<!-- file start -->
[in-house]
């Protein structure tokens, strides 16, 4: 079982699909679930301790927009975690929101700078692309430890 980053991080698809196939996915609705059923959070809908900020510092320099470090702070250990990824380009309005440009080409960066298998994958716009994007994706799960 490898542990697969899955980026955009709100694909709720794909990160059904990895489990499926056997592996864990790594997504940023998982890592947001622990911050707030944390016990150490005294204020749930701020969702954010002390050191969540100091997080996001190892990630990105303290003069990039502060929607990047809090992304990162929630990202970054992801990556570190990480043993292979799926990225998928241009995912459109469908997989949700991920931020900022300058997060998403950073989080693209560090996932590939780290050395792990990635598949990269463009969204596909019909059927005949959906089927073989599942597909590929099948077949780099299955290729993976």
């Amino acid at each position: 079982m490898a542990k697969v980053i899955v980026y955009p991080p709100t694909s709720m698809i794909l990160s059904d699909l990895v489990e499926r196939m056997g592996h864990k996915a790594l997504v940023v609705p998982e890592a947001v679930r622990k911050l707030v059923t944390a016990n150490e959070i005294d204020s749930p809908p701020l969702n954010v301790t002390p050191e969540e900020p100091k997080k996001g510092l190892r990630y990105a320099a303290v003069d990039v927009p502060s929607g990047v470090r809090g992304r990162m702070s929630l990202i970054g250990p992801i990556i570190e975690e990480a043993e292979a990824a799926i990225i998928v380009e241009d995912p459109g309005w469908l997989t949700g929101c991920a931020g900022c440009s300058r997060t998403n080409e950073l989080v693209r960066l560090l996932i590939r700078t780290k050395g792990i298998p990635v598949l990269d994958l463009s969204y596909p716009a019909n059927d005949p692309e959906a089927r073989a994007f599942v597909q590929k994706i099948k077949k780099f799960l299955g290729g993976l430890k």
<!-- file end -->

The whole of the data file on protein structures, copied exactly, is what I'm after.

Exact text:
[in-house]
């Protein structure tokens, strides 16, 4: 079982699909679930301790927009975690929101700078692309430890 980053991080698809196939996915609705059923959070809908900020510092320099470090702070250990990824380009309005440009080409960066298998994958716009994007994706799960 490898542990697969899955980026955009709100694909709720794909990160059904990895489990499926056997592996864990790594997504940023998982890592947001622990911050707030944390016990150490005294204020749930701020969702954010002390050191969540100091997080996001190892990630990105303290003069990039502060929607990047809090992304990162929630990202970054992801990556570190990480043993292979799926990225998928241009995912459109469908997989949700991920931020900022300058997060998403950073989080693209560090996932590939780290050395792990990635598949990269463009969204596909019909059927005949959906089927073989599942597909590929099948077949780099299955290729993976």
């Amino acid at each position: 079982m490898a542990k697969v980053i899955v980026y955009p991080p709100t694909s709720m698809i794909l990160s059904d699909l990895v489990e499926r196939m056997g592996h864990k996915a790594l997504v940023v609705p998982e890592a947001v679930r622990k911050l707030v059923t944390a016990n150490e959070i005294d204020s749930p809908p701020l969702n954010v301790t002390p050191e969540e900020p100091k997080k996001g510092l190892r990630y990105a320099a303290v003069d990039v927009p502060s929607g990047v470090r809090g992304r990162m702070s929630l990202i970054g250990p992801i990556i570190e975690e990480a043993e292979a990824a799926i990225i998928v380009e241009d995912p459109g309005w469908l997989t949700g929101c991920a931020g900022c440009s300058r997060t998403n080409e950073l989080v693209r960066l560090l996932i590939r700078t780290k050395g792990i298998p990635v598949l990269d994958l463009s969204y596909p716009a019909n059927d005949p692309e959906a089927r073989a994007f599942v597909q590929k994706i099948k077949k780099f799960l299955g290729g993976l430890k």